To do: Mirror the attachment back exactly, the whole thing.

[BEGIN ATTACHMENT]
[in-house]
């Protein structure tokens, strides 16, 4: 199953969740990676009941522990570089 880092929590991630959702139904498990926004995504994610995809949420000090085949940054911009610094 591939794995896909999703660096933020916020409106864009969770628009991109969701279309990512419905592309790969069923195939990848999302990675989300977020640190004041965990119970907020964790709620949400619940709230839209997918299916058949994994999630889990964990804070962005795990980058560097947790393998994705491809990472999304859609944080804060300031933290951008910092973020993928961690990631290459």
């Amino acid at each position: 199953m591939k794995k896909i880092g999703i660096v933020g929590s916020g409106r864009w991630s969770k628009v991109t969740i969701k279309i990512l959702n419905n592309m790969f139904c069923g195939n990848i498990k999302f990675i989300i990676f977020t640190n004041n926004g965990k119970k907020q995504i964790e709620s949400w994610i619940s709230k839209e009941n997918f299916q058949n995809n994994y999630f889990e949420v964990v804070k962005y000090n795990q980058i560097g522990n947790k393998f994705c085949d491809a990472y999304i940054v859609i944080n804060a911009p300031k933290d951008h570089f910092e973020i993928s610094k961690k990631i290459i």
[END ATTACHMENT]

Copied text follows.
[in-house]
């Protein structure tokens, strides 16, 4: 199953969740990676009941522990570089 880092929590991630959702139904498990926004995504994610995809949420000090085949940054911009610094 591939794995896909999703660096933020916020409106864009969770628009991109969701279309990512419905592309790969069923195939990848999302990675989300977020640190004041965990119970907020964790709620949400619940709230839209997918299916058949994994999630889990964990804070962005795990980058560097947790393998994705491809990472999304859609944080804060300031933290951008910092973020993928961690990631290459």
């Amino acid at each position: 199953m591939k794995k896909i880092g999703i660096v933020g929590s916020g409106r864009w991630s969770k628009v991109t969740i969701k279309i990512l959702n419905n592309m790969f139904c069923g195939n990848i498990k999302f990675i989300i990676f977020t640190n004041n926004g965990k119970k907020q995504i964790e709620s949400w994610i619940s709230k839209e009941n997918f299916q058949n995809n994994y999630f889990e949420v964990v804070k962005y000090n795990q980058i560097g522990n947790k393998f994705c085949d491809a990472y999304i940054v859609i944080n804060a911009p300031k933290d951008h570089f910092e973020i993928s610094k961690k990631i290459i």